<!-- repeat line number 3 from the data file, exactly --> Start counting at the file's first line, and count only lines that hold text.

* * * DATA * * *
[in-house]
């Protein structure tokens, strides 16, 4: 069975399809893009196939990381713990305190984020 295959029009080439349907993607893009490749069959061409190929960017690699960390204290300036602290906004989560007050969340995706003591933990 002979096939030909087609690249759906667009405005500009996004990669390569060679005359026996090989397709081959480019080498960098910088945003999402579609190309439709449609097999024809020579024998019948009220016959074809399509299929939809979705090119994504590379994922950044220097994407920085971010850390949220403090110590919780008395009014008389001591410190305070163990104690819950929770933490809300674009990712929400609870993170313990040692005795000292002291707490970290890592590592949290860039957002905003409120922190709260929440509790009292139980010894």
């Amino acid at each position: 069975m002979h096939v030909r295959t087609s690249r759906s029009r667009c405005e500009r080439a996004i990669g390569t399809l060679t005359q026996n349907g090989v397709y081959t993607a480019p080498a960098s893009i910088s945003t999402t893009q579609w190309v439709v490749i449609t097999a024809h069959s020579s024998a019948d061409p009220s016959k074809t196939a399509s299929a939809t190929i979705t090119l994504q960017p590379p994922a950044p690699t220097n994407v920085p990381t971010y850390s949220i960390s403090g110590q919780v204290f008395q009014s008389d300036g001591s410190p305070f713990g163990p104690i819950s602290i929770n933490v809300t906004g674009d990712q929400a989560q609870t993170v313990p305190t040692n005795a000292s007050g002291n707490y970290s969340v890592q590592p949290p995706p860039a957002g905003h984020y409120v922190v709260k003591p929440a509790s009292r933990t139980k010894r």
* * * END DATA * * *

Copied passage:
């Amino acid at each position: 069975m002979h096939v030909r295959t087609s690249r759906s029009r667009c405005e500009r080439a996004i990669g390569t399809l060679t005359q026996n349907g090989v397709y081959t993607a480019p080498a960098s893009i910088s945003t999402t893009q579609w190309v439709v490749i449609t097999a024809h069959s020579s024998a019948d061409p009220s016959k074809t196939a399509s299929a939809t190929i979705t090119l994504q960017p590379p994922a950044p690699t220097n994407v920085p990381t971010y850390s949220i960390s403090g110590q919780v204290f008395q009014s008389d300036g001591s410190p305070f713990g163990p104690i819950s602290i929770n933490v809300t906004g674009d990712q929400a989560q609870t993170v313990p305190t040692n005795a000292s007050g002291n707490y970290s969340v890592q590592p949290p995706p860039a957002g905003h984020y409120v922190v709260k003591p929440a509790s009292r933990t139980k010894r």